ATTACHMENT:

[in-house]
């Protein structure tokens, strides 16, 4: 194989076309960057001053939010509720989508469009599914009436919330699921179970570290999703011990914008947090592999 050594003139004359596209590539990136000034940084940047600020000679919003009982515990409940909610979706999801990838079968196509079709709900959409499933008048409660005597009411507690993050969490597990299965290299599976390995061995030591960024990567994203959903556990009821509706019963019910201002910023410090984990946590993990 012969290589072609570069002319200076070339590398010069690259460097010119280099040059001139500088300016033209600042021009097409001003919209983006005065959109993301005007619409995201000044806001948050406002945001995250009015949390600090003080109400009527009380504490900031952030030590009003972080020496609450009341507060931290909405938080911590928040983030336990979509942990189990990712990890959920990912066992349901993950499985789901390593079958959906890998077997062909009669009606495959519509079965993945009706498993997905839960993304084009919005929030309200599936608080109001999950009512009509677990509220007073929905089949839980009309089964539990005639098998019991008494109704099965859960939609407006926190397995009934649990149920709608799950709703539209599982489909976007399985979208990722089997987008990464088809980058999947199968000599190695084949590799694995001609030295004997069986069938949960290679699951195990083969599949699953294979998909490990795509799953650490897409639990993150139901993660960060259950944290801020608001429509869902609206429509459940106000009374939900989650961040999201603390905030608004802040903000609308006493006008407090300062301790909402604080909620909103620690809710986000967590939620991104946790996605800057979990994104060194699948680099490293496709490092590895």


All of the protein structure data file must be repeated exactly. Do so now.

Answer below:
[in-house]
């Protein structure tokens, strides 16, 4: 194989076309960057001053939010509720989508469009599914009436919330699921179970570290999703011990914008947090592999 050594003139004359596209590539990136000034940084940047600020000679919003009982515990409940909610979706999801990838079968196509079709709900959409499933008048409660005597009411507690993050969490597990299965290299599976390995061995030591960024990567994203959903556990009821509706019963019910201002910023410090984990946590993990 012969290589072609570069002319200076070339590398010069690259460097010119280099040059001139500088300016033209600042021009097409001003919209983006005065959109993301005007619409995201000044806001948050406002945001995250009015949390600090003080109400009527009380504490900031952030030590009003972080020496609450009341507060931290909405938080911590928040983030336990979509942990189990990712990890959920990912066992349901993950499985789901390593079958959906890998077997062909009669009606495959519509079965993945009706498993997905839960993304084009919005929030309200599936608080109001999950009512009509677990509220007073929905089949839980009309089964539990005639098998019991008494109704099965859960939609407006926190397995009934649990149920709608799950709703539209599982489909976007399985979208990722089997987008990464088809980058999947199968000599190695084949590799694995001609030295004997069986069938949960290679699951195990083969599949699953294979998909490990795509799953650490897409639990993150139901993660960060259950944290801020608001429509869902609206429509459940106000009374939900989650961040999201603390905030608004802040903000609308006493006008407090300062301790909402604080909620909103620690809710986000967590939620991104946790996605800057979990994104060194699948680099490293496709490092590895």